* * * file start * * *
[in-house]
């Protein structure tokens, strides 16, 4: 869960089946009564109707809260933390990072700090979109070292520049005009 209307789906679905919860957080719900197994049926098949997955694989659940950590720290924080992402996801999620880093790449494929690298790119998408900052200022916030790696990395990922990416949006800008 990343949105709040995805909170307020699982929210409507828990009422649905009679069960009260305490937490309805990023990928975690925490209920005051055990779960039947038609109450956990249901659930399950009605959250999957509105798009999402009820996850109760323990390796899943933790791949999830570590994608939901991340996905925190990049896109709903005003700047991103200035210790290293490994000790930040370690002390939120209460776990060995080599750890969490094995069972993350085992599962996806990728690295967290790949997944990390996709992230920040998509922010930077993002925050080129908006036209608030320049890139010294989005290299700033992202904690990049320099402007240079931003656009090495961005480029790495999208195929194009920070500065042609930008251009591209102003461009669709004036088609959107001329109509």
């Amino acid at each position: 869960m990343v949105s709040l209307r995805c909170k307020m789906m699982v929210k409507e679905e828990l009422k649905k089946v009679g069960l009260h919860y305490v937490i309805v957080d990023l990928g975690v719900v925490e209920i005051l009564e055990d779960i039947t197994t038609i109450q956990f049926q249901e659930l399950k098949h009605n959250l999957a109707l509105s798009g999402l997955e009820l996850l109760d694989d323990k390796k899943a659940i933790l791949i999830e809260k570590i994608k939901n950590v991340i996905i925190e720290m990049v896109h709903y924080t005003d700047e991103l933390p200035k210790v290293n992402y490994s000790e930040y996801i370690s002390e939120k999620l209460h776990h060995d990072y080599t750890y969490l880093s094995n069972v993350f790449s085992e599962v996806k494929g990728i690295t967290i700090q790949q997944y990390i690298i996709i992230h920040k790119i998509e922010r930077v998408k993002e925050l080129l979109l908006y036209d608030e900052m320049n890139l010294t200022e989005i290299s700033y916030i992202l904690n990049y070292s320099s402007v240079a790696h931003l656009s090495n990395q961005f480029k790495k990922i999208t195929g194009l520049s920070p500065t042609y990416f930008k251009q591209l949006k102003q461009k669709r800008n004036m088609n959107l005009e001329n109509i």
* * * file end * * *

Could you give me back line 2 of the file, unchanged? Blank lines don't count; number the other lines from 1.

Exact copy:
């Protein structure tokens, strides 16, 4: 869960089946009564109707809260933390990072700090979109070292520049005009 209307789906679905919860957080719900197994049926098949997955694989659940950590720290924080992402996801999620880093790449494929690298790119998408900052200022916030790696990395990922990416949006800008 990343949105709040995805909170307020699982929210409507828990009422649905009679069960009260305490937490309805990023990928975690925490209920005051055990779960039947038609109450956990249901659930399950009605959250999957509105798009999402009820996850109760323990390796899943933790791949999830570590994608939901991340996905925190990049896109709903005003700047991103200035210790290293490994000790930040370690002390939120209460776990060995080599750890969490094995069972993350085992599962996806990728690295967290790949997944990390996709992230920040998509922010930077993002925050080129908006036209608030320049890139010294989005290299700033992202904690990049320099402007240079931003656009090495961005480029790495999208195929194009920070500065042609930008251009591209102003461009669709004036088609959107001329109509």